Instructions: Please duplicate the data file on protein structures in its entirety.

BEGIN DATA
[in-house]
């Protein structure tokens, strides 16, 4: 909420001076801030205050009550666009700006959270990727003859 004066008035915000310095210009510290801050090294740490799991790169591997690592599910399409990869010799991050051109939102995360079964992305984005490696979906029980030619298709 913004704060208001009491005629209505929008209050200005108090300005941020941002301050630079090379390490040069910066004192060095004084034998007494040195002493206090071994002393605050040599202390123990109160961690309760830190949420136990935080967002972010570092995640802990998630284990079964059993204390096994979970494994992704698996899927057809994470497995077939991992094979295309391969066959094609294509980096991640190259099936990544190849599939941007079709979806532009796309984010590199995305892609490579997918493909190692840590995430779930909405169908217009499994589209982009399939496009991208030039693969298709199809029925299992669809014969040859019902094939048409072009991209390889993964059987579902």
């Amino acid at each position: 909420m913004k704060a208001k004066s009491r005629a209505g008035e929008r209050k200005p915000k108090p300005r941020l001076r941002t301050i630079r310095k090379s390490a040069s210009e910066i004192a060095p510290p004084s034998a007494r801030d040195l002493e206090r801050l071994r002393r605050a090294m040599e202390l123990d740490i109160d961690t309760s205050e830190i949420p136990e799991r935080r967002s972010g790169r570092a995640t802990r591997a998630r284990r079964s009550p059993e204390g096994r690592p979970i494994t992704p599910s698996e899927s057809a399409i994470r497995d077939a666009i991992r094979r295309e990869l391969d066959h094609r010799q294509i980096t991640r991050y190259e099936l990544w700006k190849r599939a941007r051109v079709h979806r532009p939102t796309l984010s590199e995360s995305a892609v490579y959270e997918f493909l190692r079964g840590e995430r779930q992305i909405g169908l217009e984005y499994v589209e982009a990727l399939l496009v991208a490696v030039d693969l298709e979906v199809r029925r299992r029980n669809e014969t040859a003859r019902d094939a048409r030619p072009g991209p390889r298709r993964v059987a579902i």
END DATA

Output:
[in-house]
């Protein structure tokens, strides 16, 4: 909420001076801030205050009550666009700006959270990727003859 004066008035915000310095210009510290801050090294740490799991790169591997690592599910399409990869010799991050051109939102995360079964992305984005490696979906029980030619298709 913004704060208001009491005629209505929008209050200005108090300005941020941002301050630079090379390490040069910066004192060095004084034998007494040195002493206090071994002393605050040599202390123990109160961690309760830190949420136990935080967002972010570092995640802990998630284990079964059993204390096994979970494994992704698996899927057809994470497995077939991992094979295309391969066959094609294509980096991640190259099936990544190849599939941007079709979806532009796309984010590199995305892609490579997918493909190692840590995430779930909405169908217009499994589209982009399939496009991208030039693969298709199809029925299992669809014969040859019902094939048409072009991209390889993964059987579902």
């Amino acid at each position: 909420m913004k704060a208001k004066s009491r005629a209505g008035e929008r209050k200005p915000k108090p300005r941020l001076r941002t301050i630079r310095k090379s390490a040069s210009e910066i004192a060095p510290p004084s034998a007494r801030d040195l002493e206090r801050l071994r002393r605050a090294m040599e202390l123990d740490i109160d961690t309760s205050e830190i949420p136990e799991r935080r967002s972010g790169r570092a995640t802990r591997a998630r284990r079964s009550p059993e204390g096994r690592p979970i494994t992704p599910s698996e899927s057809a399409i994470r497995d077939a666009i991992r094979r295309e990869l391969d066959h094609r010799q294509i980096t991640r991050y190259e099936l990544w700006k190849r599939a941007r051109v079709h979806r532009p939102t796309l984010s590199e995360s995305a892609v490579y959270e997918f493909l190692r079964g840590e995430r779930q992305i909405g169908l217009e984005y499994v589209e982009a990727l399939l496009v991208a490696v030039d693969l298709e979906v199809r029925r299992r029980n669809e014969t040859a003859r019902d094939a048409r030619p072009g991209p390889r298709r993964v059987a579902i």